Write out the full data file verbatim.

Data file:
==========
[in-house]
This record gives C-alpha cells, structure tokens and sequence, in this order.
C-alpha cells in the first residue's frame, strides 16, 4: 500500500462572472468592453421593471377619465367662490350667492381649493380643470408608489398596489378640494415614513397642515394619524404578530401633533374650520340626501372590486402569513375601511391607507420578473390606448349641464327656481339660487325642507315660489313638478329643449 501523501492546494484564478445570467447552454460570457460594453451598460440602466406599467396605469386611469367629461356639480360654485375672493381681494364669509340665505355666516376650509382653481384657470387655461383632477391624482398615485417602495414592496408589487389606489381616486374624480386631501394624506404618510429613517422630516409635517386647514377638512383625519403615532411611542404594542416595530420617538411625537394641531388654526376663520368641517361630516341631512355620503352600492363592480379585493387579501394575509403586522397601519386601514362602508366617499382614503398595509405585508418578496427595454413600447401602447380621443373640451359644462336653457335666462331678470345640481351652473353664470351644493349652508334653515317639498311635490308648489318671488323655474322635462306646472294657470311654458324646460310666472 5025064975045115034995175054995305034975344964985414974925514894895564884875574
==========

[in-house]
This record gives C-alpha cells, structure tokens and sequence, in this order.
C-alpha cells in the first residue's frame, strides 16, 4: 500500500462572472468592453421593471377619465367662490350667492381649493380643470408608489398596489378640494415614513397642515394619524404578530401633533374650520340626501372590486402569513375601511391607507420578473390606448349641464327656481339660487325642507315660489313638478329643449 501523501492546494484564478445570467447552454460570457460594453451598460440602466406599467396605469386611469367629461356639480360654485375672493381681494364669509340665505355666516376650509382653481384657470387655461383632477391624482398615485417602495414592496408589487389606489381616486374624480386631501394624506404618510429613517422630516409635517386647514377638512383625519403615532411611542404594542416595530420617538411625537394641531388654526376663520368641517361630516341631512355620503352600492363592480379585493387579501394575509403586522397601519386601514362602508366617499382614503398595509405585508418578496427595454413600447401602447380621443373640451359644462336653457335666462331678470345640481351652473353664470351644493349652508334653515317639498311635490308648489318671488323655474322635462306646472294657470311654458324646460310666472 5025064975045115034995175054995305034975344964985414974925514894895564884875574